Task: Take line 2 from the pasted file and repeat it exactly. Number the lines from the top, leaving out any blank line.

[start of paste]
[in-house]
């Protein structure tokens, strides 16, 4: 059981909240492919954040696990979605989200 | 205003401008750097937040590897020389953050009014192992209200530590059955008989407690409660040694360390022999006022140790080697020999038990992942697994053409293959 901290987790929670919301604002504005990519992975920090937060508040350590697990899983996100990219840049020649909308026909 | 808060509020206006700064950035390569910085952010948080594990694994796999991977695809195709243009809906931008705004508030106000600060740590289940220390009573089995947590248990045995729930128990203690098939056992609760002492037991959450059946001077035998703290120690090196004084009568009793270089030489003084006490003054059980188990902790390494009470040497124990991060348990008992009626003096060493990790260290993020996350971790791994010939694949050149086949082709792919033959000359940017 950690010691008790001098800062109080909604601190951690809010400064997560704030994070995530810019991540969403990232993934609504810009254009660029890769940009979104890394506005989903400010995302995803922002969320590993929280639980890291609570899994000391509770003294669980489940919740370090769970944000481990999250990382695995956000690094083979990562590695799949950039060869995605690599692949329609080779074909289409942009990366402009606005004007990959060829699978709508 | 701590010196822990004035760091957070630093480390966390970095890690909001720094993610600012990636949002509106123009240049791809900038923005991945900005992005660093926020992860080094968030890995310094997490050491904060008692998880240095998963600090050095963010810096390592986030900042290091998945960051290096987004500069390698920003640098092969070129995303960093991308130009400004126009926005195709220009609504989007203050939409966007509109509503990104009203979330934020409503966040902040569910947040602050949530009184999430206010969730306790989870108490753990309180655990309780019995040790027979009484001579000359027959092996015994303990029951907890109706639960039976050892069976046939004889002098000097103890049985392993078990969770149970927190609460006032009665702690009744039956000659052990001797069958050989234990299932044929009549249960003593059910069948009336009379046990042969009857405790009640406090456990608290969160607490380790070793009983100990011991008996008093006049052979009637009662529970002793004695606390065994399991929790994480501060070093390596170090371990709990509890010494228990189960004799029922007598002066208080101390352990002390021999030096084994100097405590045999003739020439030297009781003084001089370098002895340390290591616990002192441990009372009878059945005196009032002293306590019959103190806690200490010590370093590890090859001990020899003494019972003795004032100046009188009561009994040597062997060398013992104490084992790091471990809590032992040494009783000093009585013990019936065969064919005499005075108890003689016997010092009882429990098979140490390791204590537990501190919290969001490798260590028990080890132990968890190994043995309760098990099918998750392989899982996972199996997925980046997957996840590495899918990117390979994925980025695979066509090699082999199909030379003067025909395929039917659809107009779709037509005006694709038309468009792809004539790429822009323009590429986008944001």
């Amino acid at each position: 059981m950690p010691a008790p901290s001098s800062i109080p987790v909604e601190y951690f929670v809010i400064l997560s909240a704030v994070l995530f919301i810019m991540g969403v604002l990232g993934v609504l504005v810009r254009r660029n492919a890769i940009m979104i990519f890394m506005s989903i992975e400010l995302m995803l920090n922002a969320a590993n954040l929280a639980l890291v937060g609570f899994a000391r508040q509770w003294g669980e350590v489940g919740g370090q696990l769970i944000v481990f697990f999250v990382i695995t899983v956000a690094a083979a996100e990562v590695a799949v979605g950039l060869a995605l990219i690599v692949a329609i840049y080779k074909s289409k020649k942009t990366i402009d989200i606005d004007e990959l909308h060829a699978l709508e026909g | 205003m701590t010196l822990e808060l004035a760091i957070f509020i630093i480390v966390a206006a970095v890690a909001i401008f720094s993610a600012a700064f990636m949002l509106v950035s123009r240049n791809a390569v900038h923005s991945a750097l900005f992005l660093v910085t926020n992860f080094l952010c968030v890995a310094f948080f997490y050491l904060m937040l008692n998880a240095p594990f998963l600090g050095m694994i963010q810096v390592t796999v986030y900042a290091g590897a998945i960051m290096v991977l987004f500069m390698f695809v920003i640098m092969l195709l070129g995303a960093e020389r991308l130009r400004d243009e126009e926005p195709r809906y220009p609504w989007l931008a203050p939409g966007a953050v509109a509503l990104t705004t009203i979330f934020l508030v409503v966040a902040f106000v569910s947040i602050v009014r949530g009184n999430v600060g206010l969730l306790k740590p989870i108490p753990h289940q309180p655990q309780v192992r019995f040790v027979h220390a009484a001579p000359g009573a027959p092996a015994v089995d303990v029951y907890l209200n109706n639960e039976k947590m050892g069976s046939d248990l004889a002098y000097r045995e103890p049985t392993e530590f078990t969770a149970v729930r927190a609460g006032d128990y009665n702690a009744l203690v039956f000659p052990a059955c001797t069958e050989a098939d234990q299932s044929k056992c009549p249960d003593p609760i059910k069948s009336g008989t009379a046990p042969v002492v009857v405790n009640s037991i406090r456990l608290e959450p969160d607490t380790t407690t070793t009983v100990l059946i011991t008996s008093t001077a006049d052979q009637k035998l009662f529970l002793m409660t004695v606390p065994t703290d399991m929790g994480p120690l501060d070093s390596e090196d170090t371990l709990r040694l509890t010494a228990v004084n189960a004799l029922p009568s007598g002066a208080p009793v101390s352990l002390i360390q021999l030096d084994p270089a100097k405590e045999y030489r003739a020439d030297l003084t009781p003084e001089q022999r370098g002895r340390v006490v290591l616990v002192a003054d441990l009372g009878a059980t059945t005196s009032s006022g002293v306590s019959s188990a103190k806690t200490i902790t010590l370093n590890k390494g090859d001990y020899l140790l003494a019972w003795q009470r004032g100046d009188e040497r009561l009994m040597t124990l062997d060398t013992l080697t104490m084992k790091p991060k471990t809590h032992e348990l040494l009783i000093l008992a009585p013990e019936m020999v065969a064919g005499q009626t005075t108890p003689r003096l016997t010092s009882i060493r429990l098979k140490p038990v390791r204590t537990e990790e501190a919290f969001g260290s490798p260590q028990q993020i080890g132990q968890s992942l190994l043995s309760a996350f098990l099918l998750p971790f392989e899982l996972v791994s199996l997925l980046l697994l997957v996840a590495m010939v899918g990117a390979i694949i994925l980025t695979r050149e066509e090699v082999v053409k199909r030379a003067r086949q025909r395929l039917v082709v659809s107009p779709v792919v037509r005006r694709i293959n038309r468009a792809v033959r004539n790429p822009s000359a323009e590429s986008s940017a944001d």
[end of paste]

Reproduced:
């Protein structure tokens, strides 16, 4: 059981909240492919954040696990979605989200 | 205003401008750097937040590897020389953050009014192992209200530590059955008989407690409660040694360390022999006022140790080697020999038990992942697994053409293959 901290987790929670919301604002504005990519992975920090937060508040350590697990899983996100990219840049020649909308026909 | 808060509020206006700064950035390569910085952010948080594990694994796999991977695809195709243009809906931008705004508030106000600060740590289940220390009573089995947590248990045995729930128990203690098939056992609760002492037991959450059946001077035998703290120690090196004084009568009793270089030489003084006490003054059980188990902790390494009470040497124990991060348990008992009626003096060493990790260290993020996350971790791994010939694949050149086949082709792919033959000359940017 950690010691008790001098800062109080909604601190951690809010400064997560704030994070995530810019991540969403990232993934609504810009254009660029890769940009979104890394506005989903400010995302995803922002969320590993929280639980890291609570899994000391509770003294669980489940919740370090769970944000481990999250990382695995956000690094083979990562590695799949950039060869995605690599692949329609080779074909289409942009990366402009606005004007990959060829699978709508 | 701590010196822990004035760091957070630093480390966390970095890690909001720094993610600012990636949002509106123009240049791809900038923005991945900005992005660093926020992860080094968030890995310094997490050491904060008692998880240095998963600090050095963010810096390592986030900042290091998945960051290096987004500069390698920003640098092969070129995303960093991308130009400004126009926005195709220009609504989007203050939409966007509109509503990104009203979330934020409503966040902040569910947040602050949530009184999430206010969730306790989870108490753990309180655990309780019995040790027979009484001579000359027959092996015994303990029951907890109706639960039976050892069976046939004889002098000097103890049985392993078990969770149970927190609460006032009665702690009744039956000659052990001797069958050989234990299932044929009549249960003593059910069948009336009379046990042969009857405790009640406090456990608290969160607490380790070793009983100990011991008996008093006049052979009637009662529970002793004695606390065994399991929790994480501060070093390596170090371990709990509890010494228990189960004799029922007598002066208080101390352990002390021999030096084994100097405590045999003739020439030297009781003084001089370098002895340390290591616990002192441990009372009878059945005196009032002293306590019959103190806690200490010590370093590890090859001990020899003494019972003795004032100046009188009561009994040597062997060398013992104490084992790091471990809590032992040494009783000093009585013990019936065969064919005499005075108890003689016997010092009882429990098979140490390791204590537990501190919290969001490798260590028990080890132990968890190994043995309760098990099918998750392989899982996972199996997925980046997957996840590495899918990117390979994925980025695979066509090699082999199909030379003067025909395929039917659809107009779709037509005006694709038309468009792809004539790429822009323009590429986008944001």